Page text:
Ever since 1990, when Peter Senge, et al, published The Fifth Discipline and every manager in America put this book on his/her office shelf, organizations have been aspiring to be and claiming to be “learning organizations”. Of course, nobody wanted to admit that they weren’t a learning organization. It sounded so good. I don’t believe most of these organizations understood then or understand today what that claim implies. They might engage in activities that sound like organizational learning such as strategic planning (usually top-down), working in teams, using 360 leadership assessment tools, drawing links and loops for every business process, and maybe even challenging mental models by walking up and down the Ladder of Inference. And they might have an extensive catalog of courses offered by a Department of Learning managed by a CLO. For most of these organizations, however, learning is reduced to a set of tools, tips, and training events. For them, OL has become a collection of faddish activities, not necessarily producing learning and not necessarily contributing to performance improvement.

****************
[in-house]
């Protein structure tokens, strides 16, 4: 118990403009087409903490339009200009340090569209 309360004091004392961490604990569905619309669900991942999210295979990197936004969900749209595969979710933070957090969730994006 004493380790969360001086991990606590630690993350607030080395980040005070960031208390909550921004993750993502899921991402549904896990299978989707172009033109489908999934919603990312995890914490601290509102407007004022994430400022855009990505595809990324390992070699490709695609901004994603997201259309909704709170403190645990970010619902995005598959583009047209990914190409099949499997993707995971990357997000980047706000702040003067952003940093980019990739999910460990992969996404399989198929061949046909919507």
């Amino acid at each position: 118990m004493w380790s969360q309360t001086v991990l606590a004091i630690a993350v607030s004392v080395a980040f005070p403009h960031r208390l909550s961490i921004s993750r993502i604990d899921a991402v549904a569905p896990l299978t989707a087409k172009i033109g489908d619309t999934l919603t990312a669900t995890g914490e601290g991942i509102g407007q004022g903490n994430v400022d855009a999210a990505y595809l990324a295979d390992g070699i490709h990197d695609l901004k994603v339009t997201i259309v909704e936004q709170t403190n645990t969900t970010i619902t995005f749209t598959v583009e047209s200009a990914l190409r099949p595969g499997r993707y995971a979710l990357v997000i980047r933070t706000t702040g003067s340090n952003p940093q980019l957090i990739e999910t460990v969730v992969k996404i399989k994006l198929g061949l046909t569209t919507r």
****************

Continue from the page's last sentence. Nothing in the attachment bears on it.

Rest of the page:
One organization that appears, from my outsider vantage point, to have become a truly learning organization is Toyota. Organizational learning has become embedded in its culture. From executive suite to factory floor, learning is constant and ubiquitous. The foundation for this learning is The Toyota Way, described in detail in Jeffrey K. Liker’s 2004 book by that name. According to an article in the December 3rd issue of BusinessWeek, Toyota’s All-Out Drive to Stay Toyota, organizational learning appears to be alive and well throughout that company. New managers, regardless of how experienced in the auto industry or in Toyota, are taught and re-taught The Toyota Way starting on the factory floor. Retired Toyota engineers are brought back to coach and mentor these managers on a day-to-day basis. Senior management meets with new hires to tell them the Toyota story and pass down their wisdom. Senior managers are given the learning task of finding a solution to a major problem and presenting that solution to the CEO. Roving experts keep the focus on quality, coaching all 31,000 factory employees, new hires, and veteran managers. Underlying all of this training, action-learning, coaching, and mentoring is a fundamental belief in continuous improvement by constantly learning what will work better and proving that this is the case.